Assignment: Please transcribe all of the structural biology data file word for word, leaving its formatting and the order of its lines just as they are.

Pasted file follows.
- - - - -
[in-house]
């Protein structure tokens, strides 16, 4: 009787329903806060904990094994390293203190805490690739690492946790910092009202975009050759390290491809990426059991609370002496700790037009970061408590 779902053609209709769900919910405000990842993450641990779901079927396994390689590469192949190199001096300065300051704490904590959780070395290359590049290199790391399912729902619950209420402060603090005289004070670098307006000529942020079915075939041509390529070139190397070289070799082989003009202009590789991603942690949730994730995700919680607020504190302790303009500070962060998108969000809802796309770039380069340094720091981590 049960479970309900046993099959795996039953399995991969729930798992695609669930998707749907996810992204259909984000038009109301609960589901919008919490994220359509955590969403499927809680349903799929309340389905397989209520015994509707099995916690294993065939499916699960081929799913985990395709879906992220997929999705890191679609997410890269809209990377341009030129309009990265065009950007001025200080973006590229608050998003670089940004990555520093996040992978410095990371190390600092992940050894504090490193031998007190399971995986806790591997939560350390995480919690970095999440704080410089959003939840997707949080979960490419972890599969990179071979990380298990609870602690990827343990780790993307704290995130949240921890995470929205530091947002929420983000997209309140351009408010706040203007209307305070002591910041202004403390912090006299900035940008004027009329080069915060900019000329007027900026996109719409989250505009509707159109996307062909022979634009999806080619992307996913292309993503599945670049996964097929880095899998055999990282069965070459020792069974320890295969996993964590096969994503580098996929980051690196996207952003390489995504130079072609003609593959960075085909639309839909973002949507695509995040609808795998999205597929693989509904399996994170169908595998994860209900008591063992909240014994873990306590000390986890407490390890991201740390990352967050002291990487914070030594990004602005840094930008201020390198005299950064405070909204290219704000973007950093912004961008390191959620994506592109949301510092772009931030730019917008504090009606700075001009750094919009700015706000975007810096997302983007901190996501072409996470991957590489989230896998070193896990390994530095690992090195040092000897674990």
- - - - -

[in-house]
């Protein structure tokens, strides 16, 4: 009787329903806060904990094994390293203190805490690739690492946790910092009202975009050759390290491809990426059991609370002496700790037009970061408590 779902053609209709769900919910405000990842993450641990779901079927396994390689590469192949190199001096300065300051704490904590959780070395290359590049290199790391399912729902619950209420402060603090005289004070670098307006000529942020079915075939041509390529070139190397070289070799082989003009202009590789991603942690949730994730995700919680607020504190302790303009500070962060998108969000809802796309770039380069340094720091981590 049960479970309900046993099959795996039953399995991969729930798992695609669930998707749907996810992204259909984000038009109301609960589901919008919490994220359509955590969403499927809680349903799929309340389905397989209520015994509707099995916690294993065939499916699960081929799913985990395709879906992220997929999705890191679609997410890269809209990377341009030129309009990265065009950007001025200080973006590229608050998003670089940004990555520093996040992978410095990371190390600092992940050894504090490193031998007190399971995986806790591997939560350390995480919690970095999440704080410089959003939840997707949080979960490419972890599969990179071979990380298990609870602690990827343990780790993307704290995130949240921890995470929205530091947002929420983000997209309140351009408010706040203007209307305070002591910041202004403390912090006299900035940008004027009329080069915060900019000329007027900026996109719409989250505009509707159109996307062909022979634009999806080619992307996913292309993503599945670049996964097929880095899998055999990282069965070459020792069974320890295969996993964590096969994503580098996929980051690196996207952003390489995504130079072609003609593959960075085909639309839909973002949507695509995040609808795998999205597929693989509904399996994170169908595998994860209900008591063992909240014994873990306590000390986890407490390890991201740390990352967050002291990487914070030594990004602005840094930008201020390198005299950064405070909204290219704000973007950093912004961008390191959620994506592109949301510092772009931030730019917008504090009606700075001009750094919009700015706000975007810096997302983007901190996501072409996470991957590489989230896998070193896990390994530095690992090195040092000897674990």